The extra yield investors demand to hold Italian 10-year bonds over Spain’s widened to the most in 18 months as Italy’s cost of borrowing for three years climbed to the highest since October at a debt auction.
Italian 10-year yields were about five basis points from a two-month high amid speculation a vote on whether to expel former premier Silvio Berlusconi from the Senate could destabilize Enrico Letta’s coalition government. The Rome-based Treasury sold a combined 5.5 billion euros ($7.32 billion) of securities due in 2016 and 2028. German 10-year bunds rose along with Finnish and Dutch securities as investors sought the region’s safest assets.
“Significant underperformance of Italy against Spain reflects that even though Italy is the more liquid market it has obstacles from a political perspective,” said Norbert Aul, a European rates strategist at Royal Bank of Canada in London. “The ongoing Senate debate about the political future of Berlusconi is there at the forefront.”
Italy’s 10-year yield was little changed at 4.53 percent as of 5 p.m. London time. The rate rose to 4.58 percent on Sept. 6, the highest since July 4. The price of the 4.5 percent security due in May 2023 was at 100.15.
The rate on similar-maturity Spanish bonds dropped two basis points, or 0.02 percentage point, to 4.46 percent, lower than its Italian counterpart for a third day. The yield difference between Spain’s and Italy’s 10-year securities increased two basis points to six basis points, after reaching seven, the widest since March 2, 2012.
The Italian Senate committee has agreed unanimously to hold a vote on whether to expel Berlusconi from the chamber on Sept. 18, Senator Giuseppe Cucca said today.
Italy sold 4 billion euros of notes maturing in November 2016 at an average yield of 2.72 percent, compared with 2.33 percent at an auction of similar-maturity debt on July 11.
Investors bid for 1.52 times the amount of 2016 securities allotted today, compared with a bid-to-cover ratio of 1.36 on the 2028 bonds. The Treasury also sold 2.76 billion euros of floating-rate notes maturing in 2018.
The “mixed” outcome of the auction may be due to investors favoring debt covered by the European Central Bank’s Outright Monetary Transactions program, according to Richard McGuire, senior fixed-income strategist at Rabobank International in London.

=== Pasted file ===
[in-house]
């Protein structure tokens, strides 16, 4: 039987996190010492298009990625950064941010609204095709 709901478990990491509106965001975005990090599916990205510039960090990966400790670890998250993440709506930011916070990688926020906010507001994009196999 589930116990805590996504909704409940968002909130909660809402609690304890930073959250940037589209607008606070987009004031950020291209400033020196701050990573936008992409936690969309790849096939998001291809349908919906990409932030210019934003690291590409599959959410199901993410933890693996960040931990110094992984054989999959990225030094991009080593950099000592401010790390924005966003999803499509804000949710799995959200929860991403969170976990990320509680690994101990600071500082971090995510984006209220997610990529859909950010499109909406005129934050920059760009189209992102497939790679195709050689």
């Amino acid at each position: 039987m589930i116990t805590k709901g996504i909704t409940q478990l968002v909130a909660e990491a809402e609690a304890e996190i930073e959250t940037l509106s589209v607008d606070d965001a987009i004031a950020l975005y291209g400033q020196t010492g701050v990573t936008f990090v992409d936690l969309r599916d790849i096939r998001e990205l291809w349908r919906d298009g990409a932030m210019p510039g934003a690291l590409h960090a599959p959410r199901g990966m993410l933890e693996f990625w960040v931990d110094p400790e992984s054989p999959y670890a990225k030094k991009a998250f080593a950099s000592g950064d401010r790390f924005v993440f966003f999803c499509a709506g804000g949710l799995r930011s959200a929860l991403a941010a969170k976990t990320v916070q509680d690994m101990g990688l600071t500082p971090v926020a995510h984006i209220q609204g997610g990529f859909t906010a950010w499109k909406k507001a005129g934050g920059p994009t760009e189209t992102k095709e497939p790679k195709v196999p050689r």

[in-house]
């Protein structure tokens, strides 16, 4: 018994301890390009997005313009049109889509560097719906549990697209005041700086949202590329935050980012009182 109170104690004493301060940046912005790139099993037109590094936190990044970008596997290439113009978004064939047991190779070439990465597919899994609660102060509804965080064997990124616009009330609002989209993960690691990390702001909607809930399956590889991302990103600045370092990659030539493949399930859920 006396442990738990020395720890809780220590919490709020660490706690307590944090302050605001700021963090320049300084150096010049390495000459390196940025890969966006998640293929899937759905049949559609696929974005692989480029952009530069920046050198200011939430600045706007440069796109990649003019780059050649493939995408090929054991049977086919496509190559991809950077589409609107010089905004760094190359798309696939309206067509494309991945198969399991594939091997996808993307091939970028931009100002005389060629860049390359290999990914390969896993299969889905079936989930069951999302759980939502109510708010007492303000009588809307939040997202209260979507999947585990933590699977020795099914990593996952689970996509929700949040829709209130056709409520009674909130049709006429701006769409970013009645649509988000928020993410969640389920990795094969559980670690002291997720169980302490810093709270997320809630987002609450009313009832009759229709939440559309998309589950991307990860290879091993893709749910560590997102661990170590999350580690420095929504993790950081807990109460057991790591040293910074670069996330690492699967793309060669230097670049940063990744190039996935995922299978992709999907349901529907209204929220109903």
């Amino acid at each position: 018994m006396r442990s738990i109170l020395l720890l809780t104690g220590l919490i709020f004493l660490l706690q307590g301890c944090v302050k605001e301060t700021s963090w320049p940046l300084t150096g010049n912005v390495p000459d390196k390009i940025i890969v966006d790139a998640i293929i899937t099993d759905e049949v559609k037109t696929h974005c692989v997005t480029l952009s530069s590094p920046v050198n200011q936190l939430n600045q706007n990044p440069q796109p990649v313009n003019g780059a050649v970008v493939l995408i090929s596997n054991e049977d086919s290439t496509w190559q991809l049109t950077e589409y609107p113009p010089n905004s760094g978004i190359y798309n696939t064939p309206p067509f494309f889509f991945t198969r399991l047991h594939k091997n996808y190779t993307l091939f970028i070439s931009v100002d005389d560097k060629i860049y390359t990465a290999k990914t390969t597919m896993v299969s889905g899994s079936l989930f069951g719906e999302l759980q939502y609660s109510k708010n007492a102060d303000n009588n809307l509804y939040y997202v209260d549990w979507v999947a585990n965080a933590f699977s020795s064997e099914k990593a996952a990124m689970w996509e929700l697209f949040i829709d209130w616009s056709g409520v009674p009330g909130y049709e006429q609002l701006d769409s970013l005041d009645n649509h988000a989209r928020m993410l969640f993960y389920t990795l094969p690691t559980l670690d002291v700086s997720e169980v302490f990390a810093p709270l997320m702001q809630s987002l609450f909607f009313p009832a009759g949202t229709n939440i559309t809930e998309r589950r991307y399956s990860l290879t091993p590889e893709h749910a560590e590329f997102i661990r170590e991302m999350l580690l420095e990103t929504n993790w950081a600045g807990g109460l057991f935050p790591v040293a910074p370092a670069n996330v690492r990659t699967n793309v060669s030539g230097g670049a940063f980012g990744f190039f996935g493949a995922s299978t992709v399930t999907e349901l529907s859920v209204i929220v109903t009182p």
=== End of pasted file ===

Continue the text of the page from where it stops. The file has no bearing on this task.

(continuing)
Under the as-yet-unused OMT, the central bank will buy debt due in one to three years of member nations that meet certain criteria.
“One might infer that against the backdrop of elevated political tensions in Italy, the promise of OMT support becomes more valuable - hence, the notably better results for the shorter-dated issuance here,” Rabobank’s McGuire wrote in an e-mailed note. “Italy’s underperformance versus Spain looks set to continue near term.”
Industrial production in Italy unexpectedly fell 1.1 percent in July, according to data today. Economists had forecast a 0.3 percent increase, according to the median of 16 estimates in a Bloomberg News survey.
Benchmark German 10-year bund yields fell five basis points to 2 percent. The yield rose above the 2 percent level on Sept. 5 for the first time since March 2012.
“Eye-catching yield levels are attracting investor interest again,” said Rainer Guntermann, a rates strategist at Commerzbank AG in Frankfurt. “It provides the market with support and we think the recovery has a bit further to go.”
ECB President Mario Draghi said in Riga, Latvia, the rise in some money-market rates is unwarranted and that the recovery in the euro area is still “very, very green.”
Volatility on German bonds was the highest in euro-area markets today followed by those of France and Portugal, according to measures of 10-year debt, the yield spread between two- and 10-year securities, and credit-default swaps.
Finland’s 10-year yield fell four basis points to 2.23 percent, while the rate on similar-maturity Dutch bonds decreased four basis points to 2.37 percent. French 10-year yields dropped three basis points to 2.56 percent, after reaching 2.53 percent, the lowest level since Sept. 4.
Portugal’s 10-year bonds declined for a third day, with the yield rising as much as 10 basis points to 7.24 percent, the highest level since July 17.
The yield has climbed about 2 percentage points since May 22 when Federal Reserve Chairman Ben S. Bernanke told Congress that the central bank could cut the pace of its bond purchases if policy makers saw indications of sustained economic growth.
“Portuguese government bonds have come under disproportionate pressure during the global bond selloff,” said Michael Gavin, a strategist at Barclays Capital Inc. in New York. “The most plausible interpretation of the recent run-up in Portuguese bond yields and spreads is that bondholders are pricing some limited risk” of a debt-restructuring deal inflicting losses on investors.
Italian securities returned 3 percent this year through yesterday, according to Bloomberg World Bond Indexes. Spain’s earned 7.9 percent, while German bonds lost 2.9 percent, the indexes show.